In this day and age, much has been discussed as to what it means ‘to be an Arab’. However, this enlightening volume seeks instead to invite us deeper into young Arab–Australian men’s lives as we explore their vocational aspirations and working experiences within highly racialised and hierarchical industries.
Young Migrant Identities is an in-depth exploration into the lives of Arab–Australian young men living in Western Sydney with creative career aspirations. Indeed, not only does Idriss explore how these men develop interests in fields such as music, filmmaking, and design, but she also examines the multilinear routes that they take to turn these interests into vocational identities. However, in the local migrant communities in which these young men live, creative identities are seen to compromise individual and familial prospects for social mobility, and artistic interests tend to go unsupported. Thus, this book also strives to offer new insights about how notions of gender, ethnicity, and social class are experienced because of these young men’s ‘risky’ career ambitions.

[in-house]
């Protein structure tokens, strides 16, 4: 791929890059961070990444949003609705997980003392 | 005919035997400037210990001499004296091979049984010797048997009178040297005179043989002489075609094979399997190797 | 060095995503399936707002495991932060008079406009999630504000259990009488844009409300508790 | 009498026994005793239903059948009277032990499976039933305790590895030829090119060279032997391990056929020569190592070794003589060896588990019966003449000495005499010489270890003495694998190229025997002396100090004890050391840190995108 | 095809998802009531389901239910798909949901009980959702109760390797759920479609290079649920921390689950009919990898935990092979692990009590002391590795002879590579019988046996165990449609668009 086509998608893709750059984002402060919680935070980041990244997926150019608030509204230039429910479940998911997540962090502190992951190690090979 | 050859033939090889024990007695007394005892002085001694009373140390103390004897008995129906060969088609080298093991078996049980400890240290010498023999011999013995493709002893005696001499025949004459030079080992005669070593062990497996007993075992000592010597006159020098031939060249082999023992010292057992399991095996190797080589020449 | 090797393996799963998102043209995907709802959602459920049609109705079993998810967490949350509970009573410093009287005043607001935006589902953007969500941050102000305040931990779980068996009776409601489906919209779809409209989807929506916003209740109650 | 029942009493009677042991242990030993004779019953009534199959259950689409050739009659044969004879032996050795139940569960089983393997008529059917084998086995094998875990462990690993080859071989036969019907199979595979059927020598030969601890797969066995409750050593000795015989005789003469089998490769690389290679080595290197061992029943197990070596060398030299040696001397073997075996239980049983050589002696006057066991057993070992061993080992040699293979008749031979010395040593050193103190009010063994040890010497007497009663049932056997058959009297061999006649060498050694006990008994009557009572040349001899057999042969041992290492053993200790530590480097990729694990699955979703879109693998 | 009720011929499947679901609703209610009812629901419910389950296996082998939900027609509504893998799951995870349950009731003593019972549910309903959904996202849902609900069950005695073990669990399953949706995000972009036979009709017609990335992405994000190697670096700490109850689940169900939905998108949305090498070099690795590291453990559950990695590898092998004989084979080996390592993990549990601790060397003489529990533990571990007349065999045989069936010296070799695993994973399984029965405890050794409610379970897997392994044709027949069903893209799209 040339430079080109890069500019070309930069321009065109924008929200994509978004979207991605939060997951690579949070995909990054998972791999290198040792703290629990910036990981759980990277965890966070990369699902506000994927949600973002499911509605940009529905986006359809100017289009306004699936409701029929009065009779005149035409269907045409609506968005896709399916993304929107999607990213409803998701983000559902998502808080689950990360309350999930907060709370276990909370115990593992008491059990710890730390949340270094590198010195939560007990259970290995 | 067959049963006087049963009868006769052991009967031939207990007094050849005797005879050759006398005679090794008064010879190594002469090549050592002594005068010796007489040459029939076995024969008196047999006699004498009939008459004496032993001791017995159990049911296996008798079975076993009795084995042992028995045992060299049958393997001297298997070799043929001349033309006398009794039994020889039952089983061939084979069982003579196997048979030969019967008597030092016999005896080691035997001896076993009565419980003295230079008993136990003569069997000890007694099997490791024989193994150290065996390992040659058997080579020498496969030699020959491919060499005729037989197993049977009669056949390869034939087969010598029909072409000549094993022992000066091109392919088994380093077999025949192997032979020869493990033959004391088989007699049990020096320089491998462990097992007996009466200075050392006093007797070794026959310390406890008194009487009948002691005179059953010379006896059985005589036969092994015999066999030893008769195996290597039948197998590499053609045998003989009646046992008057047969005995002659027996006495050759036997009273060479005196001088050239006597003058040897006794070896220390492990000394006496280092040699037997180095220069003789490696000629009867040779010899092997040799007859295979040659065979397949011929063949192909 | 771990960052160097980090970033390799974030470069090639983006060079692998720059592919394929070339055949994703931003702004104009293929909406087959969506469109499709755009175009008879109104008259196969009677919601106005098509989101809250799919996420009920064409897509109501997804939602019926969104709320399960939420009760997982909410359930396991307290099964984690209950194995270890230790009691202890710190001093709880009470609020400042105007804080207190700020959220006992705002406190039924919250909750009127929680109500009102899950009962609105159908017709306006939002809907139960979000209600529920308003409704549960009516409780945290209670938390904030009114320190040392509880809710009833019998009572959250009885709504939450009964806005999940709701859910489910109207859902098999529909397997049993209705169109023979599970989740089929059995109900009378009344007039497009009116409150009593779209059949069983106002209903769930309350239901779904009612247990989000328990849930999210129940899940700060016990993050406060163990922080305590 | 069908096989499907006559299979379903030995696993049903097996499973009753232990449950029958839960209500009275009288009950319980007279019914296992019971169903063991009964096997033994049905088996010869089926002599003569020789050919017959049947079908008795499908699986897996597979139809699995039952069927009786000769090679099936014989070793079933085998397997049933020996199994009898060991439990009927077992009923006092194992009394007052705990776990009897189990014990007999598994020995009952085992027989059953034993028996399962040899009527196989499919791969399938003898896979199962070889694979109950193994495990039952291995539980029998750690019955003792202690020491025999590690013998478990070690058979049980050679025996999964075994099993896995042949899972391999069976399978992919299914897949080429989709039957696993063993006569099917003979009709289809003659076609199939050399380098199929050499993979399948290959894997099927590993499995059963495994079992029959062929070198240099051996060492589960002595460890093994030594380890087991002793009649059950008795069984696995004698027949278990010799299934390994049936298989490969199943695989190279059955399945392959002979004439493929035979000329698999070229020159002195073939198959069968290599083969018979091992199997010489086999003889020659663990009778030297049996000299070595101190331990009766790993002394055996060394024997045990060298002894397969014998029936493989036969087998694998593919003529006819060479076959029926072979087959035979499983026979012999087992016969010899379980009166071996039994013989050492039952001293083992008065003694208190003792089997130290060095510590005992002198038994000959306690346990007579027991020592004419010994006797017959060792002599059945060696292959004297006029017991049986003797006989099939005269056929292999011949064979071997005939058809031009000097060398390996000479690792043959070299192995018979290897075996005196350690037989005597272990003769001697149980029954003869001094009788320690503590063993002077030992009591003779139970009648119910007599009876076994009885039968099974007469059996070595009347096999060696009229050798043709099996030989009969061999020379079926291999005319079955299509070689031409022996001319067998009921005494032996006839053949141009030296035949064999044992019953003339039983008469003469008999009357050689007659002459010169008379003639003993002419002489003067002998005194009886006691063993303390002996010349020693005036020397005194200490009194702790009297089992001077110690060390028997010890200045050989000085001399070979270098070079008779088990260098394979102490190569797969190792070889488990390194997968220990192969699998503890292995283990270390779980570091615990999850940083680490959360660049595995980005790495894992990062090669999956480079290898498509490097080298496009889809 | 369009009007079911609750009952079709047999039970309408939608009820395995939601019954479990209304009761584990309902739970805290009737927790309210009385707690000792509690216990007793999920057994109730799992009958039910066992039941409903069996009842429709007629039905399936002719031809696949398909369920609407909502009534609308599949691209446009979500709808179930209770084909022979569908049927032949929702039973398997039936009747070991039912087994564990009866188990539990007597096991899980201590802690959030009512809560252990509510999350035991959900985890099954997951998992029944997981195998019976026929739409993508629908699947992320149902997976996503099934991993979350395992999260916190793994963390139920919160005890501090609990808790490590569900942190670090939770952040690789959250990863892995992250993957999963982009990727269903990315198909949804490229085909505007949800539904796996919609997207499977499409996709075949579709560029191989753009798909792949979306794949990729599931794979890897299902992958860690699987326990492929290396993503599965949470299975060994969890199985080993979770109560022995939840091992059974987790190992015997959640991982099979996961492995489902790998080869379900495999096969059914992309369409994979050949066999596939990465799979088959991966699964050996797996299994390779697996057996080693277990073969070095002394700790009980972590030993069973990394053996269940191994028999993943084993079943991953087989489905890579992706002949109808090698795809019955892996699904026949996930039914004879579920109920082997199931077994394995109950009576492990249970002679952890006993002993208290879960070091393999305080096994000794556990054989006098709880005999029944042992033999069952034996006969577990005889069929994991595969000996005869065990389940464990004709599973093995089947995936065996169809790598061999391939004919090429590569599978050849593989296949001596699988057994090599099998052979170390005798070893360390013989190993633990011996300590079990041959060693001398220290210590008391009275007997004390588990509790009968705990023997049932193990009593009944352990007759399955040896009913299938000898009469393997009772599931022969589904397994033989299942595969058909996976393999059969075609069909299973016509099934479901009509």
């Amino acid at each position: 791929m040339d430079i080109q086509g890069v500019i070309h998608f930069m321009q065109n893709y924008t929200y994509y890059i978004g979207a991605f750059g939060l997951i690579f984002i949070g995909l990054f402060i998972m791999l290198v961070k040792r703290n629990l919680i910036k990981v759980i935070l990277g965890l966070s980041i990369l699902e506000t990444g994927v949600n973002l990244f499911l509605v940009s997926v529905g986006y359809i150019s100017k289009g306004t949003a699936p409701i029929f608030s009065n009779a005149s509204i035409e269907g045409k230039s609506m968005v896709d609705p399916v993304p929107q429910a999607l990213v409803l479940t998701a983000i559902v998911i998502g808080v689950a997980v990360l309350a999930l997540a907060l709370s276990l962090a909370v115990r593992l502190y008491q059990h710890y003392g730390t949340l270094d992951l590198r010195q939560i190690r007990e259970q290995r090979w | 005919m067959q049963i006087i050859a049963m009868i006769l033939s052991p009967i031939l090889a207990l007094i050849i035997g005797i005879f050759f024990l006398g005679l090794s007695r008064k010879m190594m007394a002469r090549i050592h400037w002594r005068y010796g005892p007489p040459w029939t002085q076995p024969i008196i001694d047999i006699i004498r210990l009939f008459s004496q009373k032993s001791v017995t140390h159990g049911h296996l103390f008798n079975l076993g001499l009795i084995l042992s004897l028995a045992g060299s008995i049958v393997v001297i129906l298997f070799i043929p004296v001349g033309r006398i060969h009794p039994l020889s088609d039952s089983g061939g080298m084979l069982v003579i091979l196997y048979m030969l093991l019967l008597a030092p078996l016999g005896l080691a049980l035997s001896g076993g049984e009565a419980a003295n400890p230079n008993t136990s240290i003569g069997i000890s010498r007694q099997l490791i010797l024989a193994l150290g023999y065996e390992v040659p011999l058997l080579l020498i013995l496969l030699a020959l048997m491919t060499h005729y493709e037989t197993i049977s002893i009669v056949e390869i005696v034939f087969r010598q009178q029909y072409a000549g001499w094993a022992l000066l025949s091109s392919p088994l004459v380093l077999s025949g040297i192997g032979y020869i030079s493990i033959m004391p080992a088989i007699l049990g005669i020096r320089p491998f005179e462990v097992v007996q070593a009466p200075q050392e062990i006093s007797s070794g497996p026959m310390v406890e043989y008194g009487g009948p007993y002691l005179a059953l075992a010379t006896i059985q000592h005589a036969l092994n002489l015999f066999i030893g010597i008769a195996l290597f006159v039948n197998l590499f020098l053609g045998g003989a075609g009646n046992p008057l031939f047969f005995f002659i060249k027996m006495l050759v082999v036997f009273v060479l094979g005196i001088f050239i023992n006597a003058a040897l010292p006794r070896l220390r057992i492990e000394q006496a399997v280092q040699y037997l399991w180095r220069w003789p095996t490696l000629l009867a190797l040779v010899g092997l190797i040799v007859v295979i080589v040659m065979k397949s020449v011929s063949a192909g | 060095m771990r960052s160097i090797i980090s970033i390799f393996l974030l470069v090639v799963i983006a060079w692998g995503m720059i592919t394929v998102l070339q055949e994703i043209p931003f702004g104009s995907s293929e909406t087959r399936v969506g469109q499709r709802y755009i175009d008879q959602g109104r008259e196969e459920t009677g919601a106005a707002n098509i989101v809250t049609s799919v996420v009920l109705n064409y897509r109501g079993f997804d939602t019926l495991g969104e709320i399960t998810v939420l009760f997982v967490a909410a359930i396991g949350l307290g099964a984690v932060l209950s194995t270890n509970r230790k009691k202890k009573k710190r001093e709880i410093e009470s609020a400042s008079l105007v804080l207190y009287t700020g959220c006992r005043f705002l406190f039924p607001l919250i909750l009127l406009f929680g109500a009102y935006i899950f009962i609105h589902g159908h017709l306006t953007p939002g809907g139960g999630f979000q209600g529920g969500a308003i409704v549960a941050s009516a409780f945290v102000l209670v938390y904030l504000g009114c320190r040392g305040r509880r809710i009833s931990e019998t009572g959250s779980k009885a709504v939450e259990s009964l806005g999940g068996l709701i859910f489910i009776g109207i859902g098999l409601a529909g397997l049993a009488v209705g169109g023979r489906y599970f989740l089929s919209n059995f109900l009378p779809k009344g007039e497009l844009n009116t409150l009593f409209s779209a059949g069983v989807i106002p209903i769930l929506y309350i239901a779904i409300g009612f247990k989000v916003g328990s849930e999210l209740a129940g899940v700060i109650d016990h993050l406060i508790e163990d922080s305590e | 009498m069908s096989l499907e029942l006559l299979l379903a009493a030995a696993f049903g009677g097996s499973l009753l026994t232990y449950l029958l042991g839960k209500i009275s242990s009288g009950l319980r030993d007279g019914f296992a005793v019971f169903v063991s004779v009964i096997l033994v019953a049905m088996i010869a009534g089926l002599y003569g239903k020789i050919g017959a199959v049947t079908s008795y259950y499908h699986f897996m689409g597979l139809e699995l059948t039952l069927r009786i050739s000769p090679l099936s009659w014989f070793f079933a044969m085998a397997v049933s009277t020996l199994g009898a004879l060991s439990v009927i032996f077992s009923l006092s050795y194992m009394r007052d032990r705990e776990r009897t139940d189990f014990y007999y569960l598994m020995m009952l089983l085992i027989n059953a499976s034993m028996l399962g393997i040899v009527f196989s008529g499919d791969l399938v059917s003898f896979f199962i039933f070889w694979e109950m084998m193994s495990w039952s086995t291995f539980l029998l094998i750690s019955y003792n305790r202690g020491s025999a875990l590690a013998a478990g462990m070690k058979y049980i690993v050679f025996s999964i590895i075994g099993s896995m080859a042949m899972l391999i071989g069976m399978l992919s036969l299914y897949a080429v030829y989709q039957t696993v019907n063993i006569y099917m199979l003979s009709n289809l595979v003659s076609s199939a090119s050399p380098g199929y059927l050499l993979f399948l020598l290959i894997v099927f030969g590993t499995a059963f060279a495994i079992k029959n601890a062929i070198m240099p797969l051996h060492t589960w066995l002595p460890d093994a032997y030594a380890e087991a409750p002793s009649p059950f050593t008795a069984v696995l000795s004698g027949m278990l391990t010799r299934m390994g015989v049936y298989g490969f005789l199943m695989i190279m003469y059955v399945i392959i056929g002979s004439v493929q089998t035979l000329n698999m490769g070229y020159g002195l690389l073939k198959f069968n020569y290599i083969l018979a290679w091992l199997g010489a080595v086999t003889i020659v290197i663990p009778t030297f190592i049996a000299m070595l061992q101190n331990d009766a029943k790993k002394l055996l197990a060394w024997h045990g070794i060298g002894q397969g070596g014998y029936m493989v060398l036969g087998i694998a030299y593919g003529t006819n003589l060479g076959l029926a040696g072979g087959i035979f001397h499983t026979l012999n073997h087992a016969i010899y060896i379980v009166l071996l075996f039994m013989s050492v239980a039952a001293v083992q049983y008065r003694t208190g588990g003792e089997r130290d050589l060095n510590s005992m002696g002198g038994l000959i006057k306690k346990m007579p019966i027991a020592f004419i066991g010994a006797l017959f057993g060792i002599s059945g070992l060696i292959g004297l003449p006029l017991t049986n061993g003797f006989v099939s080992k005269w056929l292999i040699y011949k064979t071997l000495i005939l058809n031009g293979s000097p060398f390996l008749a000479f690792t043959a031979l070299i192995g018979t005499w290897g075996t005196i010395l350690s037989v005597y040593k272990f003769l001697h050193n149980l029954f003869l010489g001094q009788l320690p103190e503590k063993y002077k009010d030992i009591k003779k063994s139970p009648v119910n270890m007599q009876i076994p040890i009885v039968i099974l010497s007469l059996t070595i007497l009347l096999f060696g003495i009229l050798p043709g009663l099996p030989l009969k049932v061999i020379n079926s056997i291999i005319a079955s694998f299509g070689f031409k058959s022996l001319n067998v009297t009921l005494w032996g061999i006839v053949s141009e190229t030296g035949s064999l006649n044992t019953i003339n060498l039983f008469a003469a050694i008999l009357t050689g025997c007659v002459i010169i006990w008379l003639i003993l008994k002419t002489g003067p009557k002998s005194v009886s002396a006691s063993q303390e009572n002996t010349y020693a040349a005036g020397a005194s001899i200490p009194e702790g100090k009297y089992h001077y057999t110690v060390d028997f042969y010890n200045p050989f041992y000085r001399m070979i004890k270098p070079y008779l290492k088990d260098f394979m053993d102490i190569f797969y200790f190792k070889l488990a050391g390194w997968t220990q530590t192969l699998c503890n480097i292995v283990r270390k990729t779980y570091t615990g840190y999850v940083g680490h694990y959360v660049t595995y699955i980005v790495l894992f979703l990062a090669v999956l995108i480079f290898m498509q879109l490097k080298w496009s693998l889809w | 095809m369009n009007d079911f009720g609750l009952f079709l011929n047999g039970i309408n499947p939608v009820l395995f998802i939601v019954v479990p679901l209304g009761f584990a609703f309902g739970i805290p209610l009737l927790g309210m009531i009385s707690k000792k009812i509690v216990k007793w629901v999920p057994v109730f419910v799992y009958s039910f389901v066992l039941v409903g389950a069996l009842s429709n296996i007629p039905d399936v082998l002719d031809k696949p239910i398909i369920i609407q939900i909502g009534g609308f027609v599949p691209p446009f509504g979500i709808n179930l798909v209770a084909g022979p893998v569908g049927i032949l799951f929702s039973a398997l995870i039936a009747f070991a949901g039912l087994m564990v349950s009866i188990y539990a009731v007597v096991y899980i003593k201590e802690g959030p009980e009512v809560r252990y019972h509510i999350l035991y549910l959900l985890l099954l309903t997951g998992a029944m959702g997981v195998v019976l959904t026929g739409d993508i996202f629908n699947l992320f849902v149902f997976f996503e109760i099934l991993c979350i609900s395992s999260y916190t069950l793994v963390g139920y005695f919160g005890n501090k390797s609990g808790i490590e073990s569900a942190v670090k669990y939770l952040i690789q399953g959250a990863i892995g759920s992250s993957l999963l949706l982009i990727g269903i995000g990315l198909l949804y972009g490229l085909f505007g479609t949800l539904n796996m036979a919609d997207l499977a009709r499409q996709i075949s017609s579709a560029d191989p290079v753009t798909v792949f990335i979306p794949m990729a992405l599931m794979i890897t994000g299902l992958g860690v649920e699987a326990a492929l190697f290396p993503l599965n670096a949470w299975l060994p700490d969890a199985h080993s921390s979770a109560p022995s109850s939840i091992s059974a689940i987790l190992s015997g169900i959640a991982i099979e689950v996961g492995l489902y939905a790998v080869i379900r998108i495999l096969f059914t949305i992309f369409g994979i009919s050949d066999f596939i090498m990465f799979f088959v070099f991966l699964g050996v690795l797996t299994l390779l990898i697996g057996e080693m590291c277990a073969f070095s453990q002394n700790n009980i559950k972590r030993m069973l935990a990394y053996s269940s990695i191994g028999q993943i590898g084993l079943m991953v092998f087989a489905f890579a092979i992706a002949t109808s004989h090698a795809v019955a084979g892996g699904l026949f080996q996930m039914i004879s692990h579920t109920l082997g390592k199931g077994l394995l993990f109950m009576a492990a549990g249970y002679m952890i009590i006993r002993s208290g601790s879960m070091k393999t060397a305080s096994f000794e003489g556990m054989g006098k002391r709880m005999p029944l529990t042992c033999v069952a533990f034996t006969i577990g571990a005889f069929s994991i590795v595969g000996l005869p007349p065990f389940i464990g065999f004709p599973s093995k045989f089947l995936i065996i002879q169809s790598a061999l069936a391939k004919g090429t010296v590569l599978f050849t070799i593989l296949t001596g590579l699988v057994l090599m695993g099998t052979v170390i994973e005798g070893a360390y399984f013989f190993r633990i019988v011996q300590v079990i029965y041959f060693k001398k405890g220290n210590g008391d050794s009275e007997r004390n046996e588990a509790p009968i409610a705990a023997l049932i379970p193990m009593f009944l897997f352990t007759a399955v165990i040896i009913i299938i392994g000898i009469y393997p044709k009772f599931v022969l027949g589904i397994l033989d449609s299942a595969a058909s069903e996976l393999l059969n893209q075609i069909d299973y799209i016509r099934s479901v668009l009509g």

A timely volume, Young Migrant Identities draws together a range of theoretical issues and debates, engaging with sociological approaches to race and social class, creative and cultural economies, and studies on youth. It will particularly appeal to post-graduate students and post-doctoral researchers interested in fields such as Youth Studies, Ethnicity Studies, Cultural Economy, and Migration Studies.
Table of Contents
Shu Hal Ayb!: The moral implications of creative passions in Arab–Australian families
Nike TNs and Dry Fit: The importance of style among creative aspirants
Being ‘weird’ is how you get ahead
Making money out of art: Parlaying the passion into a career
Politicised ethnic performativities
Conclusion: Retrospective and future selves
Sherene Idriss is an Adjunct Fellow at the School of Social Sciences and Psychology (Religion and Society Research Cluster), Western Sydney University.
This timely, rich study explores the complex journeys of young Arab-Australian men who pursue creative vocational aspirations as they juggle the competing forces of peers, family and community. Using a life-history narrative analysis approach the book offers new insights into the enduring significance of class, place, gender and ethnicity. In imagining their vocational futures they seek to belong to a broader creative community, building identities that go beyond shared migrant experience.
Professor Johanna Wyn, Director of the Youth Research Centre, University of Melbourne, Australia